A series of network changes will take effect from Sunday 13 January 2019 - a full summary can be read here.
The network we run is continually monitored and periodically revised to ensure we provide a service that is effective, efficient and equitable. We take very seriously our role in keeping Dundonians connected - accessing work & school, shops & hospitals, and everywhere else in between. Around 95% of the local population lives within 400m (or, approximately, a five minute walk) of a bus service, most of which are high-frequency corridors running every 10 minutes or better throughout the day.
Travel patterns are changing all the time, and some of the city's communities are transforming rapidly - so we must adapt to meet evolving needs. Traffic in Dundee has grown more than 8% in just the last five years, and urban traffic speeds are falling every year too. As a result, the length of time taken to travel along certain roads is increasing, placing a strain on the service we try our best to provide.
Congestion can impact the punctuality of a service, despite the best efforts of our drivers, which is something we cannot fix by ourselves.
Where possible, we work with local authorities to minimise the disruption that arises from roadworks and traffic queues; where necessary, we revise the way we do things so that buses turn up where and when they're supposed to. Running a reliable service is our top priority, and keeping you connected is the reason we are here.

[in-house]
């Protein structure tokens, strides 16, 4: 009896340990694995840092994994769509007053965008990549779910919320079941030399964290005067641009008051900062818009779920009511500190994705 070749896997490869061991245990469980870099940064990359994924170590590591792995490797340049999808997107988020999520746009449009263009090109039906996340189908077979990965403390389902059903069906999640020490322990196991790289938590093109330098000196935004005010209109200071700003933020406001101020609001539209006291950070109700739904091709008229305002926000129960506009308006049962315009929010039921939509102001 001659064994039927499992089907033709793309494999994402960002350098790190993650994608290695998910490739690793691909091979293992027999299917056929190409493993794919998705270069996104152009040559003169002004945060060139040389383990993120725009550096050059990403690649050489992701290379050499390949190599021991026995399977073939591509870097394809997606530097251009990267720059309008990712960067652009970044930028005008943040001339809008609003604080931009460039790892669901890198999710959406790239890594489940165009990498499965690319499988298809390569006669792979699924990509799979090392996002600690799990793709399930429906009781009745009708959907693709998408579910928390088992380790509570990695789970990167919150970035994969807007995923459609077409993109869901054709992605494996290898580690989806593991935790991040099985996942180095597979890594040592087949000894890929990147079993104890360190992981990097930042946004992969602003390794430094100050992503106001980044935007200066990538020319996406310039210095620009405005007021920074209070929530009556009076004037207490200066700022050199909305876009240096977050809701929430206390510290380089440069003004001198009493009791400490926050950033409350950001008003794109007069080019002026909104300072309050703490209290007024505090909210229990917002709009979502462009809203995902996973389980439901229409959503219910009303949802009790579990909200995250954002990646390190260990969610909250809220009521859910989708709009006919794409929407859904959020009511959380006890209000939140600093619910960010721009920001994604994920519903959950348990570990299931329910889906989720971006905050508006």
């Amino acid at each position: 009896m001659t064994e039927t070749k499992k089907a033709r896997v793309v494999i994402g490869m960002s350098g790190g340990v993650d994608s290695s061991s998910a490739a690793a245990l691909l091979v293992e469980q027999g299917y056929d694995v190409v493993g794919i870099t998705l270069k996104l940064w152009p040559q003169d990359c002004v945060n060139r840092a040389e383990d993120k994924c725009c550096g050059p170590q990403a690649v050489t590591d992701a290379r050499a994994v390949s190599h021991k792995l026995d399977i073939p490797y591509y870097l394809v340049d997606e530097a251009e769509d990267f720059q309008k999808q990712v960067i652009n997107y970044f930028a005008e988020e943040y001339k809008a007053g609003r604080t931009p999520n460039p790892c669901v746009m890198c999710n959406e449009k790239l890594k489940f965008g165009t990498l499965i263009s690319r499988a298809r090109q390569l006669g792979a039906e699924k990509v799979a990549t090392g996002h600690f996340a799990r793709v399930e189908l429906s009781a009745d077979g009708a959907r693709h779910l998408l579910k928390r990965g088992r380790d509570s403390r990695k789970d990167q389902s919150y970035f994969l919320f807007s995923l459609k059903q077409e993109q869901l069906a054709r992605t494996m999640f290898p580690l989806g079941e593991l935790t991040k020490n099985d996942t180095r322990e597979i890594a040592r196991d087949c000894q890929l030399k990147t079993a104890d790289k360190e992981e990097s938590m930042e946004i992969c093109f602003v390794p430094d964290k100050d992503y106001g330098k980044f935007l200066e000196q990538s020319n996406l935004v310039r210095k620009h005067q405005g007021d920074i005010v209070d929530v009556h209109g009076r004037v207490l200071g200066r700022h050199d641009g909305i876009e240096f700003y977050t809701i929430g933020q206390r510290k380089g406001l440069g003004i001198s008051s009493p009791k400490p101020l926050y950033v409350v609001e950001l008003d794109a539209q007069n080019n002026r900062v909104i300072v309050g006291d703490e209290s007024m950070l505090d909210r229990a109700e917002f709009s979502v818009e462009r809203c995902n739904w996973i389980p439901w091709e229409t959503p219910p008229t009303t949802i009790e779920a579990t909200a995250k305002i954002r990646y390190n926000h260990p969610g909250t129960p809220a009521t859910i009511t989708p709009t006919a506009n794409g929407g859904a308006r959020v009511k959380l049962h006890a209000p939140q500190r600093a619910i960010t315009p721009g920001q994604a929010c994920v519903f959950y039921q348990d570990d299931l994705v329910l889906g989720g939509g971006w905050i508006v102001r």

Some routes are affected by these snags more than others.
For example, at 28 miles long, the Outer Circle is actually the longest urban bus route in Europe. That makes for an interesting tidbit, but keeping it to time also presents a major challenge as it passes by so many congested hot-spots along the way. But because it plays such a key role in our network, it is essential that we take steps to secure a viable future for it. That way, the Outer Circle can continue fulfilling as many needs as possible.
Another well-known example is services 32/33. We have have been consulting extensively on proposed changes to these routes due to timekeeping issues borne from growing congestion on the Forfar Road, which is used by more than 26,000 vehicles per day. We carefully considered the various options available and listened to the feedback gathered throughout the process. Ultimately, we have concluded that the best way to improve reliability is to revise the timetable for the existing routes. Performance will be monitored in the coming months to assess whether this solution has been suitably effective.
The finalised items in this review began as proposals which were carefully considered and then subjected to extensive pre-consultation with community groups and the local authority. For more information, just visit our Travel Centre or contact us on Facebook or Twitter. Full timetables and maps will be available in our Travel Centre and on our website as the New Year approaches.
Published 4th November 2018